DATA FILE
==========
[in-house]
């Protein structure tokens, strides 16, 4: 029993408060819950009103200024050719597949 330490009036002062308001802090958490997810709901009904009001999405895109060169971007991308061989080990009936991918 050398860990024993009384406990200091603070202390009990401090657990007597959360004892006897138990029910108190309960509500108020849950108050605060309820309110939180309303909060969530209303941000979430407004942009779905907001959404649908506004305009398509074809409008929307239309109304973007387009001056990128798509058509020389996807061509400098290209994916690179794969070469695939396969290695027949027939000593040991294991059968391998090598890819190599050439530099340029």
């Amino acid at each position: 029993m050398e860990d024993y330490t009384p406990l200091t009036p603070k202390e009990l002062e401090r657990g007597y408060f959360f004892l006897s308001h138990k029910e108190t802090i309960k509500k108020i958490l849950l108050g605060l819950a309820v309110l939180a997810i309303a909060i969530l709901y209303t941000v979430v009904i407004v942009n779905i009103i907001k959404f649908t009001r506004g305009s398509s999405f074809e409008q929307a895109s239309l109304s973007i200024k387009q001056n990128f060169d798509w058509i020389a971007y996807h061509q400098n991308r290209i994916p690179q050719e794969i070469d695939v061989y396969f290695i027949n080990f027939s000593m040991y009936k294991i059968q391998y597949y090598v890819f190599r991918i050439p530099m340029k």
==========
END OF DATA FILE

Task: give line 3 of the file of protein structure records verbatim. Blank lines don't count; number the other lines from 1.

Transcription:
């Amino acid at each position: 029993m050398e860990d024993y330490t009384p406990l200091t009036p603070k202390e009990l002062e401090r657990g007597y408060f959360f004892l006897s308001h138990k029910e108190t802090i309960k509500k108020i958490l849950l108050g605060l819950a309820v309110l939180a997810i309303a909060i969530l709901y209303t941000v979430v009904i407004v942009n779905i009103i907001k959404f649908t009001r506004g305009s398509s999405f074809e409008q929307a895109s239309l109304s973007i200024k387009q001056n990128f060169d798509w058509i020389a971007y996807h061509q400098n991308r290209i994916p690179q050719e794969i070469d695939v061989y396969f290695i027949n080990f027939s000593m040991y009936k294991i059968q391998y597949y090598v890819f190599r991918i050439p530099m340029k």